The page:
Consumer Reports cuts rating for Honda Civic
For years, the Honda Civic has been one of the bestselling and best-reviewed compact sedans in America. Now a redesigned 2012 model year Civic is rolling into Honda showrooms. Consumer Reports, long one of the car’s biggest fans, doesn’t like the new version.
The negative review by the influential consumer magazine is expected to hurt sales of what has been one of the most popular cars in America and shake up the compact car market, which has seen competition escalate with new entries by the domestic automakers and South Korean Hyundai.
The magazine has recommended the Civic for the last 20 years, but said it couldn’t endorse the car because the new version’s score was too low. Previously, the Civic has been Consumer Reports’ highest-rated small sedan as well as a “top pick” in five of the last 10 years.
“The redesigned Civic LX’s score dropped a whopping 17 points to a mediocre 61 from the previous generation’s very good 78. It scored second to last in CR’s ratings of 12 small sedans, followed only by the recently redesigned Volkswagen Jetta. Consumer Reports’ testers found the 2012 Civic to be less agile and with lower interior quality than its predecessor. It also suffers from a choppy ride, long stopping distances and pronounced road noise,” the magazine said.
“While other models like the Hyundai Elantra have gotten better after being redesigned, the Civic has dropped so much that now it ranks near the bottom of its category,” said David Champion, who headed the magazine’s test center.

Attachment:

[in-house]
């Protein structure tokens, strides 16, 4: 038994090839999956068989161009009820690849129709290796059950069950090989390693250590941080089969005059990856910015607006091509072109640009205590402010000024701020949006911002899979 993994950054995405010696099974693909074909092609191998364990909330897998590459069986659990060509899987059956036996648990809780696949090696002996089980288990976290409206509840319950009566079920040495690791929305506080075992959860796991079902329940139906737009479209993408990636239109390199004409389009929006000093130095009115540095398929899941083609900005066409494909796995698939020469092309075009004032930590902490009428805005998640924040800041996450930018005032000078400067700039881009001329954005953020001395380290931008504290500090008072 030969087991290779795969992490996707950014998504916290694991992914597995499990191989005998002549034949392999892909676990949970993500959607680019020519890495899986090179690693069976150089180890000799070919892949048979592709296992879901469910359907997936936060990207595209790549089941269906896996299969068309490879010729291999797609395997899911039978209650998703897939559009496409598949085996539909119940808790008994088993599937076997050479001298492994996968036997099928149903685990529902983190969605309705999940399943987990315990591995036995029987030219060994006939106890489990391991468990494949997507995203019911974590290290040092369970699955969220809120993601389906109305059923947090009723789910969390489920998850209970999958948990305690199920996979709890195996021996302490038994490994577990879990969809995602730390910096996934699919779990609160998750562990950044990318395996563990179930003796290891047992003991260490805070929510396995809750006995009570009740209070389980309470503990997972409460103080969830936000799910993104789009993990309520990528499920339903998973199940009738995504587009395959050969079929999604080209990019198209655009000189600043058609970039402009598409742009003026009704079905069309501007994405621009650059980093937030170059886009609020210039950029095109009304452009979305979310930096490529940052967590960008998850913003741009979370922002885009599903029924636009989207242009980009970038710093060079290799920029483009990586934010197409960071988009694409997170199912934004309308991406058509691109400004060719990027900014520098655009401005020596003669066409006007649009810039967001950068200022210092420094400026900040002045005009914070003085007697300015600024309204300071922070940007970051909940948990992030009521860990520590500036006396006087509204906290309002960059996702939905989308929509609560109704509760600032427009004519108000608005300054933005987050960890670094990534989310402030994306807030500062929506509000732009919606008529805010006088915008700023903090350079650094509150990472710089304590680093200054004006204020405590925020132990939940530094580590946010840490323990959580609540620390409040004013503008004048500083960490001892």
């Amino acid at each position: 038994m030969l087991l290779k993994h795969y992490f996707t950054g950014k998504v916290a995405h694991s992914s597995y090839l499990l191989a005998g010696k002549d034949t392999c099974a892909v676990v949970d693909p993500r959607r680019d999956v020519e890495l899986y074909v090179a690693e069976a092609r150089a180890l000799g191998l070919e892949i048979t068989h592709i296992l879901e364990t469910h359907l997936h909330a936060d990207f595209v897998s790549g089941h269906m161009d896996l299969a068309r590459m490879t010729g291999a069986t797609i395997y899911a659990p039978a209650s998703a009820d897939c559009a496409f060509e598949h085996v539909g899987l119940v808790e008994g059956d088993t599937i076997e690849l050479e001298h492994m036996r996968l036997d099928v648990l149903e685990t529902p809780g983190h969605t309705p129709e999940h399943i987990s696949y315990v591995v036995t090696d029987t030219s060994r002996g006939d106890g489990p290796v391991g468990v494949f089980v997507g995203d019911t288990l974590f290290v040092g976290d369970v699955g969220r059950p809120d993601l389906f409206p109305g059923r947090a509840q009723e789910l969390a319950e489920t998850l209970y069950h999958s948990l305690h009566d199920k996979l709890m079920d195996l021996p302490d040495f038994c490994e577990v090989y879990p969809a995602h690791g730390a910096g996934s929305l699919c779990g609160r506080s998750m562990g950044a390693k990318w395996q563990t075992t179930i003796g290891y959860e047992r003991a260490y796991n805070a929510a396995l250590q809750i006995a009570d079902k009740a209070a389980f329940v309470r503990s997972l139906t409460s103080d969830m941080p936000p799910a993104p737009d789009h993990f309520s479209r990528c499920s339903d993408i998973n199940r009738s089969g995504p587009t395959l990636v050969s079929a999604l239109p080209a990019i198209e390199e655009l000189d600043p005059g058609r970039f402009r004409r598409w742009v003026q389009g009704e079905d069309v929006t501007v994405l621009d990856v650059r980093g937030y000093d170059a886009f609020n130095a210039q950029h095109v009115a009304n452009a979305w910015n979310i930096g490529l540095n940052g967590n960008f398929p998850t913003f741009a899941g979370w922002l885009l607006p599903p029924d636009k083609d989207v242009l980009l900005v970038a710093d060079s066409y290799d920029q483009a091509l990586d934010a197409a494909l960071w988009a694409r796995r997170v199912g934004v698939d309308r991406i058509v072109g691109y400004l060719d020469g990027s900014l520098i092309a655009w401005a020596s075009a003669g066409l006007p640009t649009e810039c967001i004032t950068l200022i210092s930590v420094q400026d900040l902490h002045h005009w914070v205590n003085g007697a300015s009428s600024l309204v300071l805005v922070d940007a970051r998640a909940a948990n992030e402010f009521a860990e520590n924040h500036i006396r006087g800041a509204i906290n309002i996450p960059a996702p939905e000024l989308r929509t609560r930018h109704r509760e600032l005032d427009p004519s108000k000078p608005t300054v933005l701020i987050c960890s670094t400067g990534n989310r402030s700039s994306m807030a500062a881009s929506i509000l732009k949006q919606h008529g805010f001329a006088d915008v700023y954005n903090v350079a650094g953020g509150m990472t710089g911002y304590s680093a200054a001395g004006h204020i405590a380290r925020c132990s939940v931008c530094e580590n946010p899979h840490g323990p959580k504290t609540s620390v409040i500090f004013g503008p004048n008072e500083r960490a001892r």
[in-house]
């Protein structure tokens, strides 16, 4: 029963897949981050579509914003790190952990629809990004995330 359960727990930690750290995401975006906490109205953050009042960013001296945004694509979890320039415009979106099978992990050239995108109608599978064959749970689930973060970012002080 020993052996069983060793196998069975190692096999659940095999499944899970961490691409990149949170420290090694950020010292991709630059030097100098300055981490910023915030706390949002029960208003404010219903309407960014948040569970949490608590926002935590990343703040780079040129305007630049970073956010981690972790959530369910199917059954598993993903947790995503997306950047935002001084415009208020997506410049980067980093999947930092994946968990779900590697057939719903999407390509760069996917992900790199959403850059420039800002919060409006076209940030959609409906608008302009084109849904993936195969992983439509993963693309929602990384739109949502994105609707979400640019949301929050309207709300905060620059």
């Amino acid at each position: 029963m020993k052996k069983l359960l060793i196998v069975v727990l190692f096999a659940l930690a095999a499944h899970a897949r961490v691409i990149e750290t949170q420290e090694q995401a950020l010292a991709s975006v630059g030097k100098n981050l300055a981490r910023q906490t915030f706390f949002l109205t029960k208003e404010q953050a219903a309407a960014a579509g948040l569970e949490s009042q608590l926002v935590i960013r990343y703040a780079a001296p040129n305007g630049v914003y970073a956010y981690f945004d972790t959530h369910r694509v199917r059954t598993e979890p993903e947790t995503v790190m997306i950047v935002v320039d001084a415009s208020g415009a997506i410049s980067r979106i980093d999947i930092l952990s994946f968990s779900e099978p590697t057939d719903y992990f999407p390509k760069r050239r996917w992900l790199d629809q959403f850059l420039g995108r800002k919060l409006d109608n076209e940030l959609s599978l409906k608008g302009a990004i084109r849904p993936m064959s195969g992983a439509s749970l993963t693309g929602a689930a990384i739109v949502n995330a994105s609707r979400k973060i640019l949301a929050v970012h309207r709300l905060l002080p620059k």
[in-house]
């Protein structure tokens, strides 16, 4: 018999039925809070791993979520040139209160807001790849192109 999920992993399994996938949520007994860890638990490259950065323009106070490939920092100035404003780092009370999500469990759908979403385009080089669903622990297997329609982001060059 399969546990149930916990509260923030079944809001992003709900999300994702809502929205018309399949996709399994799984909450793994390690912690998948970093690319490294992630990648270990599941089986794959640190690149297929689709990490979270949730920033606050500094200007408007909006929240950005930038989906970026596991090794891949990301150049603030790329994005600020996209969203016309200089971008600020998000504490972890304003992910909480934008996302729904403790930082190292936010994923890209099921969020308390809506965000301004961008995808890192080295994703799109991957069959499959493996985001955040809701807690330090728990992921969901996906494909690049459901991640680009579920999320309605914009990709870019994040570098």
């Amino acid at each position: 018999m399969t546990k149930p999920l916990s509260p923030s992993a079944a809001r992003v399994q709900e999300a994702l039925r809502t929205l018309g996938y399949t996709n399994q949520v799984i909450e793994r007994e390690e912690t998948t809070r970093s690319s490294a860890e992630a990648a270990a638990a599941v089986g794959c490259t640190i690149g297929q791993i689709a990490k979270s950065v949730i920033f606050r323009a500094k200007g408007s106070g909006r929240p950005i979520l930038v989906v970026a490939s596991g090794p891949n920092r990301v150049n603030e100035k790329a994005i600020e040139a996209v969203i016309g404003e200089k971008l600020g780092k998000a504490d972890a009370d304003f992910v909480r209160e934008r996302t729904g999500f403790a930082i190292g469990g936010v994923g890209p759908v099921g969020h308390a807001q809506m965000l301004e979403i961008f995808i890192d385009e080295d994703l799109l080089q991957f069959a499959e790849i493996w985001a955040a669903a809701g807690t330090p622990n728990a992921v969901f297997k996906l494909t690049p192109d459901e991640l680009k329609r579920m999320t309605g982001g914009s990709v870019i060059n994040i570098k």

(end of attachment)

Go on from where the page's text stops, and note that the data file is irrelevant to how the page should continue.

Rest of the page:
Honda sold 260,000 of the previous-generation Civic last year, making it the third-bestselling car in America and the fifth-bestselling vehicle including trucks. The current model sells for $16,000 to $22,000 depending on trim level and options.
Some buyers are Honda loyalists and will shrug off a bad review by Consumer Reports, said Jessica Caldwell, an analyst at auto information company Edmunds.com.
But the report could have a bigger influence on pragmatists looking at all the offerings in this segment of the auto market, she said.
“It is so competitive that a negative review will hurt. Anything to persuade people not to buy a vehicle is damaging,” Caldwell said.
Honda said it disagreed with Consumer Reports’ findings.
“The new Civic excels in areas that matter to small-car customers, including fuel efficiency, safety and reliability. Among the Civic’s greatest competitive strengths is a smooth and efficient powertrain that, in Consumer Reports testing returned … an impressive 30 mpg overall on regular fuel and 47 mpg on the highway,” the auto company said.
It also noted that it was rated a “top safety pick” by the Insurance Institute for Highway Safety.
Consumer Reports likes the Elantra, the sedan and hatchback versions of the Ford Focus, which has been redesigned for 2012, and the hatchback version of the Kia Forte, scoring them “very good.”
“The Focus was fun to drive and more polished than its predecessor, with the type of agile handling, supple ride and solid feel expected from a compact sports sedan.... The five-door hatchback is Kia’s latest addition to the Forte line, and is well-equipped, relatively roomy and offers a lot for the money,” the magazine said.
Another solid entrant in this category is the Chevrolet Cruze, which has quietly become one of the bestselling cars in America. Although Consumer Reports noted that the gas mileage on the Cruze isn’t as impressive as that of some of the other cars in this segment, including the new Civic, it generally liked the car.
“The Cruze replaced, and greatly improved on, the Cobalt as Chevrolet’s mainstream small car. It feels solid and substantial, handles nicely and has a firm but steady and controlled ride,” Consumer Reports said.
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